The bracket also still tends to let the motor move around too much and occasionally on heavier cinema lenses it gets stuck when trying to do a calibration. While the physical connection to the rod doesn’t move, the motor doesn’t secure strongly enough to the bracket.

The design, at least in my opinion, could be a lot better. Also, because the locking mechanism is so large, it limits how you can attach the bracket and motor to your rails. If you have the locking mechanism at the top of the bracket it ends up hitting the lens barrel.

As far as usability is concerned, it is reasonably good. It can certainly drive larger cine lenses and the motor is quite strong and responsive. I also didn’t notice any lag between the controller and the motor.

I still can’t quite work out why you can’t set an A and a B point and then simply move the handwheel between those two points without over shooting them. This seems to be a glaring admission and something that a lot of people will complain about.

The biggest problem with most ‘affordable’ wireless follow focus systems is that the motor is usually underpowered and they can only really be used on lightweight lenses.

The strength and torque of the motor are pretty good and it didn’t have any problems moving a cine lens. This is where I think it definitely has an advantage over the Tilta offerings. However, in saying that, the bracket design is certainly the systems Achillies heel. It doesn’t matter how strong the motor is if it moves on its bracket.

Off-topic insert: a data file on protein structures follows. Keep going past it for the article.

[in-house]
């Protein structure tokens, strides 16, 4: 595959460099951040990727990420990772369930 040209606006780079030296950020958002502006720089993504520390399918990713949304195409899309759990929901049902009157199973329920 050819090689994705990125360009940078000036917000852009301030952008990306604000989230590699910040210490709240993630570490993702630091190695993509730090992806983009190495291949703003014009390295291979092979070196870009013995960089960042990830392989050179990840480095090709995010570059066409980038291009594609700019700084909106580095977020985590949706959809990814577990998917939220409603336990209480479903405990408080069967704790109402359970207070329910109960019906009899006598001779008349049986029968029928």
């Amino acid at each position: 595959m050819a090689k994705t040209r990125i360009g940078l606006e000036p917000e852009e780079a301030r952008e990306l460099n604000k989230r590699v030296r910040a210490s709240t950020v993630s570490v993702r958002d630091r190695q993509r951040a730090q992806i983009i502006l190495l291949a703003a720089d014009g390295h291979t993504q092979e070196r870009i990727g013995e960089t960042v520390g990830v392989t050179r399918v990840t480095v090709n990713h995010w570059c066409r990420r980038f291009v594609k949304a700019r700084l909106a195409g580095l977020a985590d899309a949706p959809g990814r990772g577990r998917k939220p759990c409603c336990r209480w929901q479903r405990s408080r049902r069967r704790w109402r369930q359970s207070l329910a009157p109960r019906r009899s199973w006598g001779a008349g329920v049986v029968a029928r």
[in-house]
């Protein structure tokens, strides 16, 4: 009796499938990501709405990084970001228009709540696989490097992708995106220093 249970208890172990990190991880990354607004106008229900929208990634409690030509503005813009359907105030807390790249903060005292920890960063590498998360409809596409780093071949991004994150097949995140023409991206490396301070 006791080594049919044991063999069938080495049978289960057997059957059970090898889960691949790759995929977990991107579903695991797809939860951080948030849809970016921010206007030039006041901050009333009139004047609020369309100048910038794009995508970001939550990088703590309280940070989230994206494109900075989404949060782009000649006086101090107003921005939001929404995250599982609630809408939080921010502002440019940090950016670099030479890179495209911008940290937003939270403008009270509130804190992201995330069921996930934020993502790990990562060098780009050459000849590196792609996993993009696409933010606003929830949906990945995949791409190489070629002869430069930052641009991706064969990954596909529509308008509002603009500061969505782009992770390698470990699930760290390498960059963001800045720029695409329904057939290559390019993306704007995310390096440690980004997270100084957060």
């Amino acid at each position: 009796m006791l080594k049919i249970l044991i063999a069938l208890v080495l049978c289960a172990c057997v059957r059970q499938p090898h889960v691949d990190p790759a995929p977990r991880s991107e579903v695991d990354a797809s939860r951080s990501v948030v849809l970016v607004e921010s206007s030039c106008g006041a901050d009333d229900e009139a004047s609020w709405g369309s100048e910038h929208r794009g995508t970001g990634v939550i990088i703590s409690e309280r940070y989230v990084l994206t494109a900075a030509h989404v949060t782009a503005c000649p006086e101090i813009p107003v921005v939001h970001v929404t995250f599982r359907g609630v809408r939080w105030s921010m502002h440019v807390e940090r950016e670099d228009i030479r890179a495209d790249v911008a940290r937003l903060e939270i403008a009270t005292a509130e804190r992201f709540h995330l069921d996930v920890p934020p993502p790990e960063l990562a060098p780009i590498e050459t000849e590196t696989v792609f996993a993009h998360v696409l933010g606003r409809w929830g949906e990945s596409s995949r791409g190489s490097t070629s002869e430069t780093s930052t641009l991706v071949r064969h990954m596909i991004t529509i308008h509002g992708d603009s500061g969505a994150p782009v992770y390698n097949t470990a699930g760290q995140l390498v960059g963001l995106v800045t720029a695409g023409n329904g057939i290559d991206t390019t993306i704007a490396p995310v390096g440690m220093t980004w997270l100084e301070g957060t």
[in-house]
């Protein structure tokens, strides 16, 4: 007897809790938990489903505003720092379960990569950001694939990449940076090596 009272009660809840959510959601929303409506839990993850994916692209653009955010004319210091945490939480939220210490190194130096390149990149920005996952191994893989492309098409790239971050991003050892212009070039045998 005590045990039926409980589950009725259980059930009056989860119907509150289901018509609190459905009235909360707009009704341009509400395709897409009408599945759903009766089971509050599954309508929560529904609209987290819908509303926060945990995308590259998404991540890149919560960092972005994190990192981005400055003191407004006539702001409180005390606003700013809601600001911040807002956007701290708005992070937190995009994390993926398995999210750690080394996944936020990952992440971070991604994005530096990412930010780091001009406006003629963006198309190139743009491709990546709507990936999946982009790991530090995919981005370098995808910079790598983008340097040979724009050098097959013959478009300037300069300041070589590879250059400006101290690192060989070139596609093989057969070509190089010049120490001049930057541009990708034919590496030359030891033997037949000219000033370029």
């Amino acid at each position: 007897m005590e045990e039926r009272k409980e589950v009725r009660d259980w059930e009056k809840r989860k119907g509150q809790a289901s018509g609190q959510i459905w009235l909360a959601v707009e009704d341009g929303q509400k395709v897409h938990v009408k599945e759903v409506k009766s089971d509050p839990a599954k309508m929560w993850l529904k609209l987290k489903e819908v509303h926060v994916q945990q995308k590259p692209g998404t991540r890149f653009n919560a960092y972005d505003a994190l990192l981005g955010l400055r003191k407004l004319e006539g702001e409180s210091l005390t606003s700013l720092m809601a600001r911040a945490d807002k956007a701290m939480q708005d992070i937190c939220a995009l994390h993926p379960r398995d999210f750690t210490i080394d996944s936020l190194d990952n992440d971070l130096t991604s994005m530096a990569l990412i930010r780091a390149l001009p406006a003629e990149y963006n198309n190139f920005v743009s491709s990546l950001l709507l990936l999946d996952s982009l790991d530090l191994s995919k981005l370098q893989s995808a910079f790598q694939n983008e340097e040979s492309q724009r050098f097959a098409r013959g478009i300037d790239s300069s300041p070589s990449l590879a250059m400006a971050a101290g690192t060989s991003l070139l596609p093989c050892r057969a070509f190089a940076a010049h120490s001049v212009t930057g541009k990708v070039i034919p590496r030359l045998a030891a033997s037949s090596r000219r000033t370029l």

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The CAME-TV Astral Wireless Follow Focus is very reasonably priced at $288 USD. Considering you get both a controller and a motor this represents good value for money.

At $288 USD I can’t complain too much about this system. Yes, it has its faults, but it costs less than a lot of mechanical follow focus systems.


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There is a lot of ‘affordable’ wireless follow focus systems on the market. Competition is going to primarily come from Tllta and PD Movie. There are quite a few other options out there as well, but I’m not going to list them all.

Tilta has both its Nucleus Nano and Nucleus-M Wireless Lens Control System. The Nucleus-Nano Wireless Focus Control Kit costs $258 USD.

The Tilta Nucleus Nano is a more flexible system than the CAME-TV Astral, and it is is a lot more suited for use on smaller sized cameras, as well as gimbals. The Nucleus Nano isn’t without its flaws either. A lot of users who have bought it have complained that motor is too weak and not suitable to use with a lot of lenses.